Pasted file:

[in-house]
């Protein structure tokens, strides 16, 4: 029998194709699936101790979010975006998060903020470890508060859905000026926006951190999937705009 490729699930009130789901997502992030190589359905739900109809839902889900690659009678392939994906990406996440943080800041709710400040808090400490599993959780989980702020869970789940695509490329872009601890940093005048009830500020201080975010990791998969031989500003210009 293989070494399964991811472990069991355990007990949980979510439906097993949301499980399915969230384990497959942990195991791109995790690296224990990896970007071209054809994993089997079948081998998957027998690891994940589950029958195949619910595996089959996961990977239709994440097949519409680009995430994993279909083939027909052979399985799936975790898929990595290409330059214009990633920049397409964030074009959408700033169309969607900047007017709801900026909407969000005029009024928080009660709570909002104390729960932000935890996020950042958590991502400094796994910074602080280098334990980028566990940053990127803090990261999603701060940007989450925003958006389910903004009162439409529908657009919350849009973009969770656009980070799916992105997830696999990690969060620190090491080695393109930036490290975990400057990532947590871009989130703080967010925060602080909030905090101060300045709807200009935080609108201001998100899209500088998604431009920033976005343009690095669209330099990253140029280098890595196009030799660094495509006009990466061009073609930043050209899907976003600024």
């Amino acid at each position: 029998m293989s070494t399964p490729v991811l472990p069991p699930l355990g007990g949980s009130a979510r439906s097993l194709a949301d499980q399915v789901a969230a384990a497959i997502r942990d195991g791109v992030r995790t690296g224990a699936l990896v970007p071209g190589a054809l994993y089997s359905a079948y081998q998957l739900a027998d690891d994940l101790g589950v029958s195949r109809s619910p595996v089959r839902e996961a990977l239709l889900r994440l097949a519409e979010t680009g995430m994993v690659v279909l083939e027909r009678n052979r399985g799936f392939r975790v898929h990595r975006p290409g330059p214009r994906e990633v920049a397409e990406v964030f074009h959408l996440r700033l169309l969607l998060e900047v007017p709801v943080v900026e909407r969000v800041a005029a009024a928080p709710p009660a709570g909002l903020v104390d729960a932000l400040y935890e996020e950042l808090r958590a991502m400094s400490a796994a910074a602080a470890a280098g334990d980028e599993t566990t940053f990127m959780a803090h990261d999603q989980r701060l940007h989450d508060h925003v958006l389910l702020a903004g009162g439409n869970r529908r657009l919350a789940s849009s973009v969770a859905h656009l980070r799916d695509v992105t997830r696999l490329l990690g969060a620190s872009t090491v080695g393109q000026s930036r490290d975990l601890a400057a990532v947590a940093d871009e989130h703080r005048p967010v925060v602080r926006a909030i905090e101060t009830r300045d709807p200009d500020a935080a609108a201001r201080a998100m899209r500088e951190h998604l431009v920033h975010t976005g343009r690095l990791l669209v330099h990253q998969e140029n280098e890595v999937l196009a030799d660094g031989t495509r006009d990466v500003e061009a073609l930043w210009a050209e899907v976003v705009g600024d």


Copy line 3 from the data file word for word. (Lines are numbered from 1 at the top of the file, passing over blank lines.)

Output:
């Amino acid at each position: 029998m293989s070494t399964p490729v991811l472990p069991p699930l355990g007990g949980s009130a979510r439906s097993l194709a949301d499980q399915v789901a969230a384990a497959i997502r942990d195991g791109v992030r995790t690296g224990a699936l990896v970007p071209g190589a054809l994993y089997s359905a079948y081998q998957l739900a027998d690891d994940l101790g589950v029958s195949r109809s619910p595996v089959r839902e996961a990977l239709l889900r994440l097949a519409e979010t680009g995430m994993v690659v279909l083939e027909r009678n052979r399985g799936f392939r975790v898929h990595r975006p290409g330059p214009r994906e990633v920049a397409e990406v964030f074009h959408l996440r700033l169309l969607l998060e900047v007017p709801v943080v900026e909407r969000v800041a005029a009024a928080p709710p009660a709570g909002l903020v104390d729960a932000l400040y935890e996020e950042l808090r958590a991502m400094s400490a796994a910074a602080a470890a280098g334990d980028e599993t566990t940053f990127m959780a803090h990261d999603q989980r701060l940007h989450d508060h925003v958006l389910l702020a903004g009162g439409n869970r529908r657009l919350a789940s849009s973009v969770a859905h656009l980070r799916d695509v992105t997830r696999l490329l990690g969060a620190s872009t090491v080695g393109q000026s930036r490290d975990l601890a400057a990532v947590a940093d871009e989130h703080r005048p967010v925060v602080r926006a909030i905090e101060t009830r300045d709807p200009d500020a935080a609108a201001r201080a998100m899209r500088e951190h998604l431009v920033h975010t976005g343009r690095l990791l669209v330099h990253q998969e140029n280098e890595v999937l196009a030799d660094g031989t495509r006009d990466v500003e061009a073609l930043w210009a050209e899907v976003v705009g600024d």